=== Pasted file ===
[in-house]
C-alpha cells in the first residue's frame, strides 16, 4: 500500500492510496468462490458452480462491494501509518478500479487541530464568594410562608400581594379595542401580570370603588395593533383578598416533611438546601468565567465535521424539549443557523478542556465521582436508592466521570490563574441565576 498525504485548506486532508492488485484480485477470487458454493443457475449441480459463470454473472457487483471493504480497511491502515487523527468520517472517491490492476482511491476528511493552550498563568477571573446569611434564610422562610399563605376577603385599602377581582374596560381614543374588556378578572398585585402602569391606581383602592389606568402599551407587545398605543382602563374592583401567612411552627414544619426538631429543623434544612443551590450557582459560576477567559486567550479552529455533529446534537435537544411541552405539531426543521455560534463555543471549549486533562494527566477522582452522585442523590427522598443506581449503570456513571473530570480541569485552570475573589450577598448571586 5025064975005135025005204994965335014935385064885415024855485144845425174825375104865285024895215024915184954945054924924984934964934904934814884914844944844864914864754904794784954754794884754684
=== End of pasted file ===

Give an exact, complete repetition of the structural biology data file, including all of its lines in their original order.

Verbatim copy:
[in-house]
C-alpha cells in the first residue's frame, strides 16, 4: 500500500492510496468462490458452480462491494501509518478500479487541530464568594410562608400581594379595542401580570370603588395593533383578598416533611438546601468565567465535521424539549443557523478542556465521582436508592466521570490563574441565576 498525504485548506486532508492488485484480485477470487458454493443457475449441480459463470454473472457487483471493504480497511491502515487523527468520517472517491490492476482511491476528511493552550498563568477571573446569611434564610422562610399563605376577603385599602377581582374596560381614543374588556378578572398585585402602569391606581383602592389606568402599551407587545398605543382602563374592583401567612411552627414544619426538631429543623434544612443551590450557582459560576477567559486567550479552529455533529446534537435537544411541552405539531426543521455560534463555543471549549486533562494527566477522582452522585442523590427522598443506581449503570456513571473530570480541569485552570475573589450577598448571586 5025064975005135025005204994965335014935385064885415024855485144845425174825375104865285024895215024915184954945054924924984934964934904934814884914844944844864914864754904794784954754794884754684